Film Review: Brave (2012)

on Tuesday, August 14, 2012
'Brave' (UK Release: August 2012) // Words: Saam Das

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Set in the Highlands of Scotland in the tenth century, with a female protagonist, 'Brave' is, in many ways, one of Pixar's most pioneering films. In other respects, it is one of the most derivative and unimaginative. The result is inevitably mixed yet as with any Pixar animated feature, there is plenty of charm and sentiment to be enjoyed in 'Brave'.

The film opens with King Fergus of the Clan Dun Broch giving his daughter, Princess Merida, a bow for her birthday, to the disapproval of her mother, Queen Elinor. A demon bear soon attacks the family, fought off by the King. Years later, a teenage Merida yearns for normality as royal duties are enforced on her - most notably, as she finds herself about to be betrothed to a member of another clan to protect the unity of their kingdom.

Merida defies her parents' wishes and the kingdom's traditions, falling out with Queen Elinor as a result. Merida is led to an elderly witch, who she asks to help change her mother. Unsurprisingly, this doesn't quite work out in the way Merida intended and she finds herself on an adventurous path to undo the spell to save her family and the kingdom from peril.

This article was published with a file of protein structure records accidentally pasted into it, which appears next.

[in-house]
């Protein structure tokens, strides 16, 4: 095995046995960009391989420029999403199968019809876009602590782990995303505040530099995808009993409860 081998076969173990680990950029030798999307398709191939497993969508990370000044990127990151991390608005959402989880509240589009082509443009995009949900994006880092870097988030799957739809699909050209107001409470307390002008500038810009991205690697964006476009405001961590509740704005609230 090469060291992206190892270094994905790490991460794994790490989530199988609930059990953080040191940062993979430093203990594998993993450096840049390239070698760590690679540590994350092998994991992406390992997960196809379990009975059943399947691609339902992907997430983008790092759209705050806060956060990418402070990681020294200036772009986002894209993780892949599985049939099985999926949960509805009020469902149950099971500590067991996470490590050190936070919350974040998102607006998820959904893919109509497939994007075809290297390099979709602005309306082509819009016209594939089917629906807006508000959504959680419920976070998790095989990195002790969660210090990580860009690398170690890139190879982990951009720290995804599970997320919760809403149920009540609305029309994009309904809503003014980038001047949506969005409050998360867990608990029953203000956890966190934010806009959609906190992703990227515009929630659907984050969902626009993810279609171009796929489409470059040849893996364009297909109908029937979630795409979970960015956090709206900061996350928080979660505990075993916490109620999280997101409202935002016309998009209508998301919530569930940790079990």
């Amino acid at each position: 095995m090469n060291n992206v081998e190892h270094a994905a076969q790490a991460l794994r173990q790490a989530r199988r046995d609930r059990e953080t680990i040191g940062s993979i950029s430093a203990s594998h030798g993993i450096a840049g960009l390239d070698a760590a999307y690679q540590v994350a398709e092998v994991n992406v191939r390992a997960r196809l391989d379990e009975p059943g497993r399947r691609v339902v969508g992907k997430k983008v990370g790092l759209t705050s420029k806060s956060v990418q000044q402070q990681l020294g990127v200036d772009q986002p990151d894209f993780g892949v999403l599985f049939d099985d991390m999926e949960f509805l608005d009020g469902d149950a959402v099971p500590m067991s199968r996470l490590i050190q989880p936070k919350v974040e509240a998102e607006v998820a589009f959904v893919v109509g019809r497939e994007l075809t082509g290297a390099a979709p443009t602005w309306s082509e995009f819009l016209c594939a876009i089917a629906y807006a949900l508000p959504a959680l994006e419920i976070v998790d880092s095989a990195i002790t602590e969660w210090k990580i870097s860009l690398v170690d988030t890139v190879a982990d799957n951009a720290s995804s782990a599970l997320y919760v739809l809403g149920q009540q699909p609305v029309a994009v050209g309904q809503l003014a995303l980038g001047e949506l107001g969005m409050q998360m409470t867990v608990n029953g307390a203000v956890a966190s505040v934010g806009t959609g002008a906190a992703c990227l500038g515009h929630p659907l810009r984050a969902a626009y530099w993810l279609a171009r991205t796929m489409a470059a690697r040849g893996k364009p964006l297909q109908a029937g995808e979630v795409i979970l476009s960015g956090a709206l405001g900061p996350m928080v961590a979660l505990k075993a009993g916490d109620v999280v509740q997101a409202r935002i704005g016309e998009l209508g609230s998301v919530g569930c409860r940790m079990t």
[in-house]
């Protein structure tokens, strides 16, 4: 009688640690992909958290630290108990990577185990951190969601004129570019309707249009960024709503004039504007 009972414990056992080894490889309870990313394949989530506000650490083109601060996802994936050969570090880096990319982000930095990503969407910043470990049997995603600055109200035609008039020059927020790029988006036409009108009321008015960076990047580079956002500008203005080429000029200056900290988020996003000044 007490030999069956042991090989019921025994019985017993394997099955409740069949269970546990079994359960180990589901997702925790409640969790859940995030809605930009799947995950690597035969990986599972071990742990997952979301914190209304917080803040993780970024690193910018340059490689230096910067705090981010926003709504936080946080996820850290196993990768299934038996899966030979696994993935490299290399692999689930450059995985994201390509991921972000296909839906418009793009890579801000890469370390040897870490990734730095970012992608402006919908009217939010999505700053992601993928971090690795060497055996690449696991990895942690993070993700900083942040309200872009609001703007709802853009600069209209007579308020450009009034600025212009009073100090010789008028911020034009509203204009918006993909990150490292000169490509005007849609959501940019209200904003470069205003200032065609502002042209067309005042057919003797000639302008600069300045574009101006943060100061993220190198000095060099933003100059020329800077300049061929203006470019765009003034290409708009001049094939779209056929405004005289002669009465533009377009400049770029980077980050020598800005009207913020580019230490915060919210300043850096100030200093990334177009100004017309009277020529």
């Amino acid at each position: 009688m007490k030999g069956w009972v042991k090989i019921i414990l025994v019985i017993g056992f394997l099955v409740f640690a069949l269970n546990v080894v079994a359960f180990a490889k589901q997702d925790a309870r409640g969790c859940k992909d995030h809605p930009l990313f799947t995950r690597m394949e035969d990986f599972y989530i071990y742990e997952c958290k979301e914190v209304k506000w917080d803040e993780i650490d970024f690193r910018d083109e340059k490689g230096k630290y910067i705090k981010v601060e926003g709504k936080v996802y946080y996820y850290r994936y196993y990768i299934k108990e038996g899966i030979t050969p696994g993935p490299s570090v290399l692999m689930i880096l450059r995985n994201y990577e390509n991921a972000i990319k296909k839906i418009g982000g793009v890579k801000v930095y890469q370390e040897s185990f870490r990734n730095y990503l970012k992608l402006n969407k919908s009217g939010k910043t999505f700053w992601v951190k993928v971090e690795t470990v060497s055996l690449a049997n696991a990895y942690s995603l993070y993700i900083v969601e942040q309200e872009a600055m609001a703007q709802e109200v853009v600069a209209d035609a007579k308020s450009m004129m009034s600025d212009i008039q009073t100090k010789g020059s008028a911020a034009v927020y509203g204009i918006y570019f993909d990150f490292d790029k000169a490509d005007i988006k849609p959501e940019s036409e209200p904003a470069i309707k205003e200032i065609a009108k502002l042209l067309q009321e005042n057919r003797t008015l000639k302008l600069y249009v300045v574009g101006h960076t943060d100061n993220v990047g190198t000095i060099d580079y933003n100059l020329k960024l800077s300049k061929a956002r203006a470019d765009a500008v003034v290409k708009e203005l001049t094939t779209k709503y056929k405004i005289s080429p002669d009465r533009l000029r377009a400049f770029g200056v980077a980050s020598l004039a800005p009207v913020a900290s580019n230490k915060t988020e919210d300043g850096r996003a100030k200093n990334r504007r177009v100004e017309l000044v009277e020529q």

'Brave' is Pixar's first fairytale - an undoubted influence from their relatively new partnership with Disney. There are similarities to recent animations 'Tangled' and 'How To Train Your Dragon', although both films are superior to this one. This is perhaps unsurprising considering the troubled production of 'Brave', which saw their first ever female director, Brenda Chapman, thrown off the project for "creative differences".

Chapman does receive a director credit, along with her replacement, Mark Andrews - who has the ignominy of being co-writer of 'John Carter' but has worked on the likes of 'The Iron Giant', 'The Incredibles' and 'Ratatouille'. Unfortunately, Andrews fails to capture much of the magic of his previous work here and perhaps Chapman's continued involvement would have been an advantage.

There are times when 'Brave' truly captivates, typically in the humour of the young trio of twins who are a joy to watch each time they appear. They alone will enrapture any children watching. For adults however, the family values aspect of the film may begin to feel laboured and while the enchanting country-folk soundtrack and remarkable animation raise spirits, 'Brave' fails to reach the usual lofty standards of a Pixar film.


'Brave' is out in UK cinemas now through Disney-Pixar.

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